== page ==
Samara Valles is one of the longest ancient valley systems on Mars. This system traverses more than 1000 kilometers (621 miles) toward the northwest across the heavily cratered southern highlands eroding into the gentle slopes of Terra Meridiani. The valley terminates in the northern lowlands within the Chryse basin where both Viking Lander 1 and Pathfinder are located.
The High Resolution Imaging Science Experiment (HiRISE) camera on NASA's Mars Reconnaissance Orbiter recorded this image on March 4, 2010. The target for this HiRISE observation was a suggestion submitted through the camera team's HiWish public-suggestion program. For more information about how to submit target suggestions, see http://uahirise.org/hiwish/.
The image shows a portion of the upper reach of Samara Valles. The valley is several hundred meters (or yards) wide at this location, and the surface is mantled with dust as evidenced by the system of dunes that line the valley floor. The surface is heavily cratered by ancient impacts whose ejecta blankets have long ago been eroded and subsequently buried by dust which mantles the entire region.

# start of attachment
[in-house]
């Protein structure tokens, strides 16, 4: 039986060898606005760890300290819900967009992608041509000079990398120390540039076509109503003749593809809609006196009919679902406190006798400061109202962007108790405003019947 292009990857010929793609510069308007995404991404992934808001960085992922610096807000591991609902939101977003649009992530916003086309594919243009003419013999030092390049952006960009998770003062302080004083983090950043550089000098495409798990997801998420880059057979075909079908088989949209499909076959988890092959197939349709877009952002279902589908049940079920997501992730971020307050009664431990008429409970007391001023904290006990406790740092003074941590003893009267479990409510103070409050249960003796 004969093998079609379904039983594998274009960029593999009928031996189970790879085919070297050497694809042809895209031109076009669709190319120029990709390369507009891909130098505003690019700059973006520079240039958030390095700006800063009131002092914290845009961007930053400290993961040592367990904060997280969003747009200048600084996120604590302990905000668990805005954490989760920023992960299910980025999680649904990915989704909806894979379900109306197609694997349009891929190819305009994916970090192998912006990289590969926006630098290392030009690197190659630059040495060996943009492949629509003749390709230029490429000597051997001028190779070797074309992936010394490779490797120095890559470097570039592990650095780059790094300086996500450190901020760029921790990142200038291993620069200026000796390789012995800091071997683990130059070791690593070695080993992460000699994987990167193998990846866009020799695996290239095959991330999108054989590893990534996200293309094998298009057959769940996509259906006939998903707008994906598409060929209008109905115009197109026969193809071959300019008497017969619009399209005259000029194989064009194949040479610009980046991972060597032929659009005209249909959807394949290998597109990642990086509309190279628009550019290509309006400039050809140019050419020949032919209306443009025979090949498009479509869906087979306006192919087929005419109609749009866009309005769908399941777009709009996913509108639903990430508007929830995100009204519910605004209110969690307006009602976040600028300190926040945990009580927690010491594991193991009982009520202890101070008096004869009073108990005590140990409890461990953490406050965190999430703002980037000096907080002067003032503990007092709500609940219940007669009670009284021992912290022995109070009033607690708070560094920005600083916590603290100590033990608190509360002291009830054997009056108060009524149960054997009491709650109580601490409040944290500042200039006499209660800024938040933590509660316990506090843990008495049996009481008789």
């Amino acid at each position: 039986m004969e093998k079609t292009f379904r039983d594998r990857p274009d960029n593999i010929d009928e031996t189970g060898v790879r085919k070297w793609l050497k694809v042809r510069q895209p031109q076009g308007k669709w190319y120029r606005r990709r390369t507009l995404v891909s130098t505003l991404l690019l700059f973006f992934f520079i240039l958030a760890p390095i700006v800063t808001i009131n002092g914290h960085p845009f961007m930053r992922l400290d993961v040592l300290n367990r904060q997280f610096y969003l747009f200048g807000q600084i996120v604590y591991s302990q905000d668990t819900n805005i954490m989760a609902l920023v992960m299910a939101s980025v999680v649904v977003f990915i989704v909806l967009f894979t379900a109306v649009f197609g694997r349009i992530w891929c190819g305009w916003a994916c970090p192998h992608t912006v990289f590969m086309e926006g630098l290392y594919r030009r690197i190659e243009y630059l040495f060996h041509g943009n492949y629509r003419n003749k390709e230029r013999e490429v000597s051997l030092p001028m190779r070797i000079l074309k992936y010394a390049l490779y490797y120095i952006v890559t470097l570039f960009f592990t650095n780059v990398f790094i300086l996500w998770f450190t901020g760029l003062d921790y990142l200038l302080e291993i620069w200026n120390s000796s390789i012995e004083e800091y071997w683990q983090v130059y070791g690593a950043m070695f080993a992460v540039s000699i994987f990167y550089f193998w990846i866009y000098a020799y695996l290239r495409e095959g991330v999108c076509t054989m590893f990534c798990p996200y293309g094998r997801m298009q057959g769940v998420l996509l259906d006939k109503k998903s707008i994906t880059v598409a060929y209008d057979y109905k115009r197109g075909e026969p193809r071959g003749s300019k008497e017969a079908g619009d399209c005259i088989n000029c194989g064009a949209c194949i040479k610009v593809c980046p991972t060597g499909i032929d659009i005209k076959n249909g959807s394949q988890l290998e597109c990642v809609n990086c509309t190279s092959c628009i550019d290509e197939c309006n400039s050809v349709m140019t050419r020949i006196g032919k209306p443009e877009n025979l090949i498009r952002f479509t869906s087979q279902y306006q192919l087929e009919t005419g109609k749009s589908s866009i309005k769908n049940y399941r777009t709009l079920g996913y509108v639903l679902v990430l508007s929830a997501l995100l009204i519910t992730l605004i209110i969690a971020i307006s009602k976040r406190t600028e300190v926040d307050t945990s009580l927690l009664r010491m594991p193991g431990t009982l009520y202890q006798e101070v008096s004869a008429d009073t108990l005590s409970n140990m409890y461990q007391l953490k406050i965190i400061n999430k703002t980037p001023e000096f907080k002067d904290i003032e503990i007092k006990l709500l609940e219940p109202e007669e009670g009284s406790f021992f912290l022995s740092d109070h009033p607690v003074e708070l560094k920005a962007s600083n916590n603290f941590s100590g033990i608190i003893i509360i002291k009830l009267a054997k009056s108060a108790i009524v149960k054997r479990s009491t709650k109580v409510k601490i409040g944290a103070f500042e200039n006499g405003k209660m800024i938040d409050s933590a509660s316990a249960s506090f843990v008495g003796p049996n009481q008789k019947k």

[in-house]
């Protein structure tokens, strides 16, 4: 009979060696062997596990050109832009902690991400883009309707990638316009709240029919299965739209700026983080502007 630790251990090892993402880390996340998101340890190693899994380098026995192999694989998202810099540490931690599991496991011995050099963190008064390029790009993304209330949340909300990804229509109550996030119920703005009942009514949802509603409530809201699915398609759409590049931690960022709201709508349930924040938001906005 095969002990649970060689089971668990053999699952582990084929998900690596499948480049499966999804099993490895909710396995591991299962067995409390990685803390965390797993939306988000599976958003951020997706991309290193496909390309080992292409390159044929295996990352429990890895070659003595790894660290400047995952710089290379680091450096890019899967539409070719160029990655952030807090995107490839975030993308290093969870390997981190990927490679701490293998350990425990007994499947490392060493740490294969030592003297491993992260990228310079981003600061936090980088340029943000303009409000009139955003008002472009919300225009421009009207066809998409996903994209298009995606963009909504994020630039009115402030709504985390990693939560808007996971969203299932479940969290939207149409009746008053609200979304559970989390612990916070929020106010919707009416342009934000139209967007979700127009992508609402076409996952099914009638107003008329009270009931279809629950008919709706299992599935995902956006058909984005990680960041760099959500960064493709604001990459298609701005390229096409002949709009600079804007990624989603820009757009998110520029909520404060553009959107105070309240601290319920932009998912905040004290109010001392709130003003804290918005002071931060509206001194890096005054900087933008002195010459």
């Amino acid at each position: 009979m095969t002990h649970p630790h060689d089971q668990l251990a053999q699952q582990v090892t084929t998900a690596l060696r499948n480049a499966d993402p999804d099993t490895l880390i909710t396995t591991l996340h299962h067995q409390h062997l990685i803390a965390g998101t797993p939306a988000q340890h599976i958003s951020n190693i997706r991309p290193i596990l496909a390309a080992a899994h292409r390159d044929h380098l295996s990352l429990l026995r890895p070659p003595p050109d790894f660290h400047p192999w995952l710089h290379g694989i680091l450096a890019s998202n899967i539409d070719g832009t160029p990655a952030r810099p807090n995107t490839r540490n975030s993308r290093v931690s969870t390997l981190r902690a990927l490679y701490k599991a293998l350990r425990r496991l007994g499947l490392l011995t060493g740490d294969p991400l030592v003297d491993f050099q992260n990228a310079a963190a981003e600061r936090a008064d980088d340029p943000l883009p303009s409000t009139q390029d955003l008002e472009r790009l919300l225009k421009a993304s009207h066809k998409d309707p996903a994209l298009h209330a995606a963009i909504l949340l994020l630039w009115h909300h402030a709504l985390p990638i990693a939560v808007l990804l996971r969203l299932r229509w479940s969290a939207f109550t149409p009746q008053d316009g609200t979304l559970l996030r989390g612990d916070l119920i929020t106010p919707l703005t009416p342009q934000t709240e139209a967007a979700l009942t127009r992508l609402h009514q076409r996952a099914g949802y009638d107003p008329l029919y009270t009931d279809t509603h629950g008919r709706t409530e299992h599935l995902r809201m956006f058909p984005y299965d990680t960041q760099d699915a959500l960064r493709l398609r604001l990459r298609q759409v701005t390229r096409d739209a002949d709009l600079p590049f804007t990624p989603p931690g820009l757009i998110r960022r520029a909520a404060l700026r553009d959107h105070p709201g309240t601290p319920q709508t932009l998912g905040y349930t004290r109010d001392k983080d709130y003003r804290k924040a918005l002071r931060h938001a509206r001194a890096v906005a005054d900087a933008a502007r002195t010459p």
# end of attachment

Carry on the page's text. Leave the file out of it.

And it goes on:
This image covers a swath of ground about 1 kilometer (about two-thirds of a mile) wide. It is a portion of HiRISE observation ESP_016895_1525, which is centered at 27.04 degrees south latitude, 344.39 degrees east longitude. The season on Mars is southern-hemisphere autumn. Other image products from this observation are available at http://hirise.lpl.arizona.edu/ESP_016895_1525.
Color images from HiRISE combine information from detectors with three different color filters: red, infrared, and blue-green. Thus they include information from part of the spectrum human eyes cannot see and are not true color as the eye would see. The resulting false color helps to show differences among surface materials.
The University of Arizona, Tucson, operates the HiRISE camera, which was built by Ball Aerospace & Technologies Corp., Boulder, Colo. NASA's Jet Propulsion Laboratory, a division of the California Institute of Technology, Pasadena, manages the Mars Reconnaissance Orbiter for the NASA Science Mission Directorate, Washington. Lockheed Martin Space Systems, Denver, built the spacecraft.